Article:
Commemorating the Centenary: Jutland 1916

Barrow Hill man, George Exford, had been a full time regular with the Royal Marine Light Infantry for almost 12 years and had only 5 months left to serve when war broke out in August 1914.

On the day that war was declared, he was on board the Royal Navy’s newest Battlecruiser, HMS Queen Mary, and was so impressed by the ship that he had sent a picture home on which he had written, “A beauty isn’t she? And as good as she looks, can knock spots off anything afloat.”

The Queen Mary had sailed to the war base at Scapa Flow in the Orkney Islands that week where the fleet awaited instructions. As the first stroke of 11pm boomed out from Big Ben in London, a telegram, was flashed to the ships and establishments under the White Ensign all over the world. It read, “Commence hostilities against Germany.”

George died aboard HMS Queen Mary at the Battle of Jutland.

The Battle of Jutland (31 May – 1 June 1916) was the largest naval battle of the First World War. It was the only time that the British and German fleets of ‘dreadnought’ battleships actually came to blows.

The German High Seas Fleet hoped to weaken the Royal Navy by launching an ambush on the British Grand Fleet in the North Sea. German Admiral Reinhard Scheer planned to lure out both Admiral Sir David Beatty’s Battlecruiser Force and Admiral Sir John Jellicoe’s Grand Fleet. Scheer hoped to destroy Beatty’s force before Jellicoe’s arrived, but the British were warned by their codebreakers and put both forces to sea early.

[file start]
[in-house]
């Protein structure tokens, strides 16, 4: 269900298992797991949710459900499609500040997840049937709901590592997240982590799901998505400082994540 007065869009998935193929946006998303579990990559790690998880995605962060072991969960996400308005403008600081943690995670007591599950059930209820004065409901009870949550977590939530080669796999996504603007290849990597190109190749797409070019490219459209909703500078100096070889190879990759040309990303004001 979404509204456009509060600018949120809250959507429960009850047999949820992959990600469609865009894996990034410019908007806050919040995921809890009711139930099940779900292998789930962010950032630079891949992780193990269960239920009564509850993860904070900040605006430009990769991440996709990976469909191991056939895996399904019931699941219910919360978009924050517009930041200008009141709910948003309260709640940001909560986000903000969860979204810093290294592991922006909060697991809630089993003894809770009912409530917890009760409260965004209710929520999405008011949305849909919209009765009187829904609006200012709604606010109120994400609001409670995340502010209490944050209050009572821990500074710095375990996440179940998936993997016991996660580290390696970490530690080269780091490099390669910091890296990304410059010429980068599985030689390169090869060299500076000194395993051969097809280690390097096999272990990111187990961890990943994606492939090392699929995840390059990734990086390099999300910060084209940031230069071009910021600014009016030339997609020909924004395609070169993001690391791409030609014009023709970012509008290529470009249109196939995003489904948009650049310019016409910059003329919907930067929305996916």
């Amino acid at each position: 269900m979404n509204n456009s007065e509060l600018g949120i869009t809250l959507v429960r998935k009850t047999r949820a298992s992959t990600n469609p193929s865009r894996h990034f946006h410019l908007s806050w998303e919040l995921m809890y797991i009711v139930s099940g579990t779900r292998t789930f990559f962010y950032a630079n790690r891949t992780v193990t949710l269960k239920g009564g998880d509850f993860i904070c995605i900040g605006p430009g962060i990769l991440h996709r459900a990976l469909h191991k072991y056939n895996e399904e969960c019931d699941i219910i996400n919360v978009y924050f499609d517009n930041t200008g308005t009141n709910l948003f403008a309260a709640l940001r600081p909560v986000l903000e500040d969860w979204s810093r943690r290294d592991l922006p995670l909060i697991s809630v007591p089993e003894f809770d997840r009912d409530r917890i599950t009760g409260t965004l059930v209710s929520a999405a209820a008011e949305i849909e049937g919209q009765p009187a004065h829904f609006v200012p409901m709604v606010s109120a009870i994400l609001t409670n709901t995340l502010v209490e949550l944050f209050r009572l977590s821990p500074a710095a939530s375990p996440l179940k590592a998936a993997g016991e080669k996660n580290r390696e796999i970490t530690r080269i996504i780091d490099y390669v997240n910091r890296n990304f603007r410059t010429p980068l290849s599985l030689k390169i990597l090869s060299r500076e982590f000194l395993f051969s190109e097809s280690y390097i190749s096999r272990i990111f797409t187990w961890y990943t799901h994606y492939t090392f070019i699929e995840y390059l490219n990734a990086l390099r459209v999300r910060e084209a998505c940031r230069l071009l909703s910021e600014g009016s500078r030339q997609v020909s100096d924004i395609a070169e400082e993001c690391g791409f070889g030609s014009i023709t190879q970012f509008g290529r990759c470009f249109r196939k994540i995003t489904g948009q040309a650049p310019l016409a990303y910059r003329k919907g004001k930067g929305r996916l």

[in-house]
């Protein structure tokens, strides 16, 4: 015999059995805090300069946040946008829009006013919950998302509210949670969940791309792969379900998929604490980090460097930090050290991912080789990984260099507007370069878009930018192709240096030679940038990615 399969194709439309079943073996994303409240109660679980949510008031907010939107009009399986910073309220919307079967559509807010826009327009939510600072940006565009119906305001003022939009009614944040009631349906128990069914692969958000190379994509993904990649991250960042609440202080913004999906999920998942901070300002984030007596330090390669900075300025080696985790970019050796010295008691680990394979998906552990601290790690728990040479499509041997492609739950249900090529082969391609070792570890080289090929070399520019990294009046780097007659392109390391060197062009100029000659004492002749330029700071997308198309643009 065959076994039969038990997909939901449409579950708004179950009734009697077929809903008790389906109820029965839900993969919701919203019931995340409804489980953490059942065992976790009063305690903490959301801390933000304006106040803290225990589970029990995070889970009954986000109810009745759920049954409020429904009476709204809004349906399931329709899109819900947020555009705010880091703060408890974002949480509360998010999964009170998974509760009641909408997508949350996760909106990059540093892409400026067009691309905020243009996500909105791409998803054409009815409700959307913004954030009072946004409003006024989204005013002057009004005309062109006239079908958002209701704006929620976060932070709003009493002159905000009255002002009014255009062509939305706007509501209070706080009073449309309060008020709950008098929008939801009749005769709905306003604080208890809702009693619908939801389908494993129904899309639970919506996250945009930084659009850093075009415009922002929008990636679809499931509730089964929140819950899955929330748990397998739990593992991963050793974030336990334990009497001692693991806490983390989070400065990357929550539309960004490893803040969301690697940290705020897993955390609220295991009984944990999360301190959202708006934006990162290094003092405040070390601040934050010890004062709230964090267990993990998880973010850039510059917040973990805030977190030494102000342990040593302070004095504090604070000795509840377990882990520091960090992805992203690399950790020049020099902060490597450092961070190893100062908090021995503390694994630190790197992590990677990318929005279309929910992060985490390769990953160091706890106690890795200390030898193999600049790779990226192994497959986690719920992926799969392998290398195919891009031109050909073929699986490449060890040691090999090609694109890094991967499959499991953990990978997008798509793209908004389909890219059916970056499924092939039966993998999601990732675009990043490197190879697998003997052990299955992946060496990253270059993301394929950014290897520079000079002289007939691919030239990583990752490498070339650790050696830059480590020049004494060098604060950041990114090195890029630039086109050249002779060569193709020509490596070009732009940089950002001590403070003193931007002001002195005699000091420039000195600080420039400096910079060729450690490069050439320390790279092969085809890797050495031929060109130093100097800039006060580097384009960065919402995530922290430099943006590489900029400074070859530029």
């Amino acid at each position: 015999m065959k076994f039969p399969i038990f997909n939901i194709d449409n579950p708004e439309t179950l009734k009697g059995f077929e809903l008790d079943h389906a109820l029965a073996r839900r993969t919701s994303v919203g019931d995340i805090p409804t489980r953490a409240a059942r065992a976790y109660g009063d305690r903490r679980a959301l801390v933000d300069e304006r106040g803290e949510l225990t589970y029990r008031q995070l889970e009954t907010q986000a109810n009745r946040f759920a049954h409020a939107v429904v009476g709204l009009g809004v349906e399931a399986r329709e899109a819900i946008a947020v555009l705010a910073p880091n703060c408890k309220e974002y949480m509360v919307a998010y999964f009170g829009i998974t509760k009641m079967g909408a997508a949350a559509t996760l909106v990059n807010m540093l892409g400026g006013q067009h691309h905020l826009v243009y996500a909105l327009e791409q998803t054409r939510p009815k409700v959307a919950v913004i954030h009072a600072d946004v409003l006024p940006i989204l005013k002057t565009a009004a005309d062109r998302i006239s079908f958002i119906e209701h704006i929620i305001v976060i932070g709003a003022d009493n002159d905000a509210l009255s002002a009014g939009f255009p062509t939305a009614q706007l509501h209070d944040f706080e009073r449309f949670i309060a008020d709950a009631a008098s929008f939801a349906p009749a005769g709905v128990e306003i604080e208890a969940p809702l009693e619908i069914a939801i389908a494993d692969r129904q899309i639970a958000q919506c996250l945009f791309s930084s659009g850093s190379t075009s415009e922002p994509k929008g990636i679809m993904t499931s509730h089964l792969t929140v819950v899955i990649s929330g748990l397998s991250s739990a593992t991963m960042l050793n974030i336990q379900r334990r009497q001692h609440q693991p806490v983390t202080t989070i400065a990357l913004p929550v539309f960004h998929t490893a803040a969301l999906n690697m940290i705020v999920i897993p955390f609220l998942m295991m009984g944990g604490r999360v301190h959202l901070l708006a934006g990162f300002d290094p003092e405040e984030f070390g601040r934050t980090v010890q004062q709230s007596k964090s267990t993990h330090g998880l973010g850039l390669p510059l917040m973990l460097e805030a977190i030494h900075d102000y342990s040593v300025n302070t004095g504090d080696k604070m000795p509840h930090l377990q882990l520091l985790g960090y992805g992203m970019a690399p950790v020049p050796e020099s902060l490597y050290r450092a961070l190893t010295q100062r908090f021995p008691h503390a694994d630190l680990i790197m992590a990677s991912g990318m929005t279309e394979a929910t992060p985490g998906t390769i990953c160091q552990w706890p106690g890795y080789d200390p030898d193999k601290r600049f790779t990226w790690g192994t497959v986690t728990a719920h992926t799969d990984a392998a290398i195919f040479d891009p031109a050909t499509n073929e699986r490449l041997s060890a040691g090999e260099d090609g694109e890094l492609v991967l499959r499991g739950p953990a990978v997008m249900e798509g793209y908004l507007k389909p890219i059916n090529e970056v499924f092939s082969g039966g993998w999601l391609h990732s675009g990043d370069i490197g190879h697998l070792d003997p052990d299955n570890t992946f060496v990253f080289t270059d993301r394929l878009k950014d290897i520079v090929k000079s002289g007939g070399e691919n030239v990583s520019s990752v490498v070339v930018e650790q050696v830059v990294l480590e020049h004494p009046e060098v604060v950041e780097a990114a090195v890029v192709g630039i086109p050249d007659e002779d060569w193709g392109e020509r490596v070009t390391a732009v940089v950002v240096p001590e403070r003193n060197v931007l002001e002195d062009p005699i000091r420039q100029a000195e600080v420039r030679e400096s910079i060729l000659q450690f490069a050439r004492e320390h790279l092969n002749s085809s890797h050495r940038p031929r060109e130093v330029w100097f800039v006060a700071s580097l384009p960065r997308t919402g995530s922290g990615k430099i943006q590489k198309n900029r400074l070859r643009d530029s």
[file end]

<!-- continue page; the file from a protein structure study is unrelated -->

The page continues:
Jutland was a confused and bloody action involving 250 ships and around 100,000 men. Initial encounters between Beatty’s force and the German High Seas Fleet resulted in the loss of several ships. The Germans damaged Beatty’s flagship, HMS Lion, and sank HMS Indefatigable and HMS Queen Mary, both of which blew up when German shells hit their ammunition magazines.

Beatty withdrew until Jellicoe arrived with the main fleet. The Germans, now outgunned, turned for home. The British lost 14 ships and over 6,000 men, but were ready for action again the next day. The Germans, who had lost 11 ships and over 2,500 men, avoided complete destruction but never again seriously challenged British control of the North Sea.

Although it failed to achieve the decisive victory each side hoped for, the Battle of Jutland confirmed British naval dominance and secured its control of shipping lanes, allowing Britain to implement the blockade that would contribute to Germany’s eventual defeat in 1918.  By Nick Hewitt, Imperial War Museum.

Staveley Remembers the local men who died on 31st May 1916 and who are remembered on the Portsmouth Naval Memorial


Exford George (2)

Private George Exford    

PO/12829, H.M.S. “Queen Mary.”, Royal Marine Light Infantry



Fletcher photo

Stoker 1st Class William Charles Fletcher   

SS/113952, Royal Navy H.M.S. “Black Prince”




Holmes T photo

Stoker 1st Class Thomas Holmes  

SS/113076 Royal Navy HMS “Queen Mary”




Humphries A photo

Gunner Arthur Humphreys  

RMA/13028, H.M.S. “Queen Mary.”, Royal Marine Artillery




Thompson W stoker photo

Stoker 1st Class Walter Thompson   

SS/111726, HMS Queen Mary, Royal Navy




You can find more information about the Battle of Jutland here